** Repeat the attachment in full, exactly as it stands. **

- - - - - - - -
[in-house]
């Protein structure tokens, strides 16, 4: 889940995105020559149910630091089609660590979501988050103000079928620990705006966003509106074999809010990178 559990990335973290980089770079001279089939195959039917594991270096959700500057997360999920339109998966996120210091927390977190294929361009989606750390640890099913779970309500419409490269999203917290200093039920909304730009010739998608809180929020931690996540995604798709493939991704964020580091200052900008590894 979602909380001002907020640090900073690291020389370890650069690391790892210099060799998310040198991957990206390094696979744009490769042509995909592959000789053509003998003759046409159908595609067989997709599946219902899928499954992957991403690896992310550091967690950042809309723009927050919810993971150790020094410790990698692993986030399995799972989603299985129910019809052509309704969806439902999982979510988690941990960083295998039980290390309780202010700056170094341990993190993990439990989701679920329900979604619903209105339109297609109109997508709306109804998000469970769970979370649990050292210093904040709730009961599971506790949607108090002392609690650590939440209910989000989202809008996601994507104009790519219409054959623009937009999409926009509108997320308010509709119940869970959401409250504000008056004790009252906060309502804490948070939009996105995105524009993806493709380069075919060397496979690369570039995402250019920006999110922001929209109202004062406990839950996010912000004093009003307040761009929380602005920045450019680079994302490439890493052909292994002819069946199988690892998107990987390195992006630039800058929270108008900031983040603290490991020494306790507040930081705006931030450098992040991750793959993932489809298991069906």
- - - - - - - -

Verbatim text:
[in-house]
């Protein structure tokens, strides 16, 4: 889940995105020559149910630091089609660590979501988050103000079928620990705006966003509106074999809010990178 559990990335973290980089770079001279089939195959039917594991270096959700500057997360999920339109998966996120210091927390977190294929361009989606750390640890099913779970309500419409490269999203917290200093039920909304730009010739998608809180929020931690996540995604798709493939991704964020580091200052900008590894 979602909380001002907020640090900073690291020389370890650069690391790892210099060799998310040198991957990206390094696979744009490769042509995909592959000789053509003998003759046409159908595609067989997709599946219902899928499954992957991403690896992310550091967690950042809309723009927050919810993971150790020094410790990698692993986030399995799972989603299985129910019809052509309704969806439902999982979510988690941990960083295998039980290390309780202010700056170094341990993190993990439990989701679920329900979604619903209105339109297609109109997508709306109804998000469970769970979370649990050292210093904040709730009961599971506790949607108090002392609690650590939440209910989000989202809008996601994507104009790519219409054959623009937009999409926009509108997320308010509709119940869970959401409250504000008056004790009252906060309502804490948070939009996105995105524009993806493709380069075919060397496979690369570039995402250019920006999110922001929209109202004062406990839950996010912000004093009003307040761009929380602005920045450019680079994302490439890493052909292994002819069946199988690892998107990987390195992006630039800058929270108008900031983040603290490991020494306790507040930081705006931030450098992040991750793959993932489809298991069906």